Iím still grooving on Smedís tunes. For those who missed it, I received six CDs of tunes a couple of days ago. I fully expected to plow right through all six, but Iíve found myself instead stuck on the first couple of CDs on repeat. I am struck by two things Ė the number of tunes I recognize and once loved, but have not heard in a while, and the personality behind the mixed (or at least, my perception of a personality). I love trying to extract the logic of the order and selection of the tunes.
Smed and I have had a few conversations about the art of the mix and the pleasure of making one right. As I listen to the CDs, Iím feeling like they are the start of a conversation. Iím having to stop myself from emailing Smed every few minutes to say things like, ďI love this and it makes me wonder if youíve heardÖĒ Instead Iím saving up the comments to send at once, so he doesnít think Iím a stalker. Iíve also started a file of tunes I think he might like Ė it seems to me that anyone who makes such great mixes deserves to receive one or two of their own, even if I am nowhere near the master of the art that he is.
Mix tapes figured large in my college social life. They were exchanged among far-flung friends, a way of sharing our lives and making sure we still knew each other. I made quite a few for myself as well, usually for a particular purpose. I still have one entitled, ďDriving to Cape Cod,Ē where I had tried to time a particular tune (which embarrasses me now, and so I wonít divulge it) to when I hit the Sagamore bridge on my way to my summer job playing fiddle in a pit orchestra for a musical theater company.
My most prized mixes, though, were from either people I knew a bit but wanted to know better or from total strangers. One of my favorites was found by the side of the road. Another was from a reserved roommate that let me know we had more in common than she let on.
One standout was from a guy I knew in college. I went to a womenís college and was more interested in working than dating, in part due to personality and in part due to the generally horrific local dating options Ė the men who leave co-ed campuses to seek a social life at womenís college parties were generally not my type. I remember attending a party at the house of a friend. When some drunk guy came up to us and asked her to dance, she said no thanks very politely. He responded, ďSo what are you a [my college] bitch or a [my college] dyke?Ē She smiled sweetly at him and replied, ďIím both,Ē and dragged me onto the dance floor. This type of behavior was pretty standard there, at least in my experience.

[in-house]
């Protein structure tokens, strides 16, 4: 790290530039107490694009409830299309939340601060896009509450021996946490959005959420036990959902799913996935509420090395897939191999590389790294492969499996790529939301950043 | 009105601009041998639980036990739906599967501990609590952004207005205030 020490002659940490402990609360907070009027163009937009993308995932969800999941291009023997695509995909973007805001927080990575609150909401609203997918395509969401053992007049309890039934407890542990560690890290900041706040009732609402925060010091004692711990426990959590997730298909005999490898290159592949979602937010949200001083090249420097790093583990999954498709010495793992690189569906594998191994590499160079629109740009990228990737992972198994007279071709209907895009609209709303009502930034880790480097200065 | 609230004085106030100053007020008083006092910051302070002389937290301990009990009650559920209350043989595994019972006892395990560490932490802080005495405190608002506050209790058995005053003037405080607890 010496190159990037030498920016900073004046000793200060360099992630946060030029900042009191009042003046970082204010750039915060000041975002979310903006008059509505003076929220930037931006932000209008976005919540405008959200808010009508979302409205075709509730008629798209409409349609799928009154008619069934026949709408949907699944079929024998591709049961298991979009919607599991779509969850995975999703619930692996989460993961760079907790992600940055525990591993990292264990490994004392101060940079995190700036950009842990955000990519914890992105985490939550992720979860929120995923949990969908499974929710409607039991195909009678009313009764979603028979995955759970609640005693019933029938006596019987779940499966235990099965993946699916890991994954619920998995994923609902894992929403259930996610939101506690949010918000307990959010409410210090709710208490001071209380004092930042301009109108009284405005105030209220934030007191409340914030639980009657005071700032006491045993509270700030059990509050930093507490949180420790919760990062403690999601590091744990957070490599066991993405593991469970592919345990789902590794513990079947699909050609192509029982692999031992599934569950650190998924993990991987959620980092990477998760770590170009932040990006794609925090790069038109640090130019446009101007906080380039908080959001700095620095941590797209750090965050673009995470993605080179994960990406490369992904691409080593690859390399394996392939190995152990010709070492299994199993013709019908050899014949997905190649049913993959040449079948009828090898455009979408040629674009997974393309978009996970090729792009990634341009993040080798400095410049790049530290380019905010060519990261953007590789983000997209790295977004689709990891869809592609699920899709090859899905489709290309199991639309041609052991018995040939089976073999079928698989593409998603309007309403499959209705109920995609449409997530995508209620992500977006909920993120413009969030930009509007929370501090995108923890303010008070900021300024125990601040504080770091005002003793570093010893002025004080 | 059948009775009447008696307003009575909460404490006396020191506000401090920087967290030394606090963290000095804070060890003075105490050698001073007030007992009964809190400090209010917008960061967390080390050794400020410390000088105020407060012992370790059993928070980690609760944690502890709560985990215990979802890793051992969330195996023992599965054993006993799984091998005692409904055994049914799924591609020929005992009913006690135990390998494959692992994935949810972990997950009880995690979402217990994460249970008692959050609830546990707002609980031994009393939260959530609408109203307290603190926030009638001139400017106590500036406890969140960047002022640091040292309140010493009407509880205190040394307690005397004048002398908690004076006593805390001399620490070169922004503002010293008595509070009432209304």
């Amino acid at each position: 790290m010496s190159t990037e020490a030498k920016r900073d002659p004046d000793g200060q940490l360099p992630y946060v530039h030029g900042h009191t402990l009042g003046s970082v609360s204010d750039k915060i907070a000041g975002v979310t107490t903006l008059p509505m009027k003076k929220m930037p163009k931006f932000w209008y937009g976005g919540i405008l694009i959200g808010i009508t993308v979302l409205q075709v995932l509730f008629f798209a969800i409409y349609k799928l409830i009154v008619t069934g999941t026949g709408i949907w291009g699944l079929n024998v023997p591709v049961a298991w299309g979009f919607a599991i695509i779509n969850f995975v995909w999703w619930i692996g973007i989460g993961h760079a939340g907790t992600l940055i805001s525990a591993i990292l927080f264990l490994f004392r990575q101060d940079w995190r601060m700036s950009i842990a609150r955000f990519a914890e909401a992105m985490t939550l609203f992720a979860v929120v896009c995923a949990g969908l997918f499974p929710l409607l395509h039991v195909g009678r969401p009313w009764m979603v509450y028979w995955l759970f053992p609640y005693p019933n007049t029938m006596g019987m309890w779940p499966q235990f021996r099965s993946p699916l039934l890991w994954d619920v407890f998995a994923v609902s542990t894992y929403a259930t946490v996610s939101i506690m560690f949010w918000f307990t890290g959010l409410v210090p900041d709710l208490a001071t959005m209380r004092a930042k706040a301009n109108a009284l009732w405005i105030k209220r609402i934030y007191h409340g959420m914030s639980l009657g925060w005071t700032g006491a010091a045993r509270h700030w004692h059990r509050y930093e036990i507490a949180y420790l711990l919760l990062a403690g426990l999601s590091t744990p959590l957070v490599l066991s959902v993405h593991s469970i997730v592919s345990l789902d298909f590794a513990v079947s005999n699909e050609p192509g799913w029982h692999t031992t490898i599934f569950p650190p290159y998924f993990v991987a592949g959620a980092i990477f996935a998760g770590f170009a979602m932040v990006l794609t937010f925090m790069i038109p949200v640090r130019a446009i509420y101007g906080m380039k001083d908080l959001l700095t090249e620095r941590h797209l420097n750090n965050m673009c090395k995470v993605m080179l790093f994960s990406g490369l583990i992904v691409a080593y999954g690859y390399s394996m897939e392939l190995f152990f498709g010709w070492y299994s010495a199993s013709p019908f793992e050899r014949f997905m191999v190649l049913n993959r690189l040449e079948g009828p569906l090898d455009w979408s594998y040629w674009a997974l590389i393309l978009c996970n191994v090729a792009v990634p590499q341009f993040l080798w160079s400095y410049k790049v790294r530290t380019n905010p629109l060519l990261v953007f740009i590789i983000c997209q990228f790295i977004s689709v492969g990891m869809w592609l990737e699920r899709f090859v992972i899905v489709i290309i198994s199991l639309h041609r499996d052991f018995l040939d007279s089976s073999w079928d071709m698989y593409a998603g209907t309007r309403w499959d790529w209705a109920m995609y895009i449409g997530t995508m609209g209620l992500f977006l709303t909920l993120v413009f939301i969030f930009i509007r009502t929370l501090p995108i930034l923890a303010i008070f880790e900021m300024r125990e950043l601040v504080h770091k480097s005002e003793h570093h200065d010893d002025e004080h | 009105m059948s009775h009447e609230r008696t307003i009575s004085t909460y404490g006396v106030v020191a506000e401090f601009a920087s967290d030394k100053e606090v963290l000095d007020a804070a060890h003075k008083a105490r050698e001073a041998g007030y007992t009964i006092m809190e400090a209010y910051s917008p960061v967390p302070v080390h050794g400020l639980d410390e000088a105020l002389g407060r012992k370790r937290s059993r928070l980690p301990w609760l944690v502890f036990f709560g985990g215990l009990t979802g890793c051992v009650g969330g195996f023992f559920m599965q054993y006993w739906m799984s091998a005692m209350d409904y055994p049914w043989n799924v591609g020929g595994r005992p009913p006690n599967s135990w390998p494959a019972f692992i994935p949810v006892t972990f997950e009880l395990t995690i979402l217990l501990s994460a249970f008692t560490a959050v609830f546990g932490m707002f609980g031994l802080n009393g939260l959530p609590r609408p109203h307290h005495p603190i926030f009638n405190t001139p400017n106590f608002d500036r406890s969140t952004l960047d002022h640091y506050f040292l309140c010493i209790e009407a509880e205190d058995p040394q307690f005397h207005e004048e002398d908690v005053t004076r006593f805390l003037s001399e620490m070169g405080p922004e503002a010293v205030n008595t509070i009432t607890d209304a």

Somewhere in my first or second year of college, though, through another boy-crazy friend who was looking for a posse to attend a party at a nearby school, I met a group of guys that I stayed friends with through college and for a while beyond (Iíve lost track of them now, due in part to my mishandling of a surprising and ill-timed confession from one of romantic feelings for me), far longer than I stayed in touch with the friend who introduced us. They were suitemates. One went on to be a teacher at an elite private school. Another, after a battle with cancer, got a free ride to a highly ranked med school. A third became a lawyer. And then there was R. He was a guitarist, so we bonded over music. If truth be told, I had a bit of a crush on him, although he was totally unavailable Ė despite having all the trappings of romance, he just didn't seem to have his head in that place at all, with me or anyone. Itís part of what made him such a great crush, the impossibility. We talked about music a lot, played together a little. He put together a composition project for a class and asked me to play with several other area student musicians, one of whom youíve probably heard of Ė he went on to have the career that the rest of us couldnít or didnít want to muster. He is, however, deceased Ė an unsurprising but still tragic suicide.
R. made me a mix tape as thanks for participating in his project. The first track includes the piece we recorded. Itís not very good. I find my own solo impossible to listen to and generally fast forward through it. The rest, though, was a collection of tunes he thought Iíd like, older songs with which, at the time, I was largely unfamiliar. Early Genesis, Dire Straits, The Jam, lots of tracks featuring acoustic guitar in one way or another. Itís interesting to hear these pieces next to the track R. composed Ė the influences are obvious.
I spent the night before my graduation with these guys, and one other friend who had insinuated herself into our group. They came to the outdoor party my college threw for graduates. The lanterns that dotted the campus during the party had been extinguished, but the coals in the barbecue pits were still hot. We walked down to the mini mart and bought marshmallows and chocolate and graham crackers and beer. We gathered around the pit with our sticks of marshmallows, stayed until 3 a.m. R. brought his guitar. It was a perfect May night, just cool enough for us to appreciate the heat of the coals. That was the last time I saw him Ė a troubadour by the fire.
The following fall, we were both living in Boston. We made plans to meet for drinks. I stood by the appointed lamppost, but he never showed. I waited longer than I should have, seduced by my memories of Rís guitar and melting sugar and the night sky. R. is no longer a person in my life, but he will, I think, always be a story, a part of my personal mythology, evidence of my oft-buried romantic imagination.
I have, since my conversation with Smed a month or two ago, searched the house high and low for that tape. I know that I did not throw it away. But it seems, like R., to have vanished from my life.
3 people said it like they meant it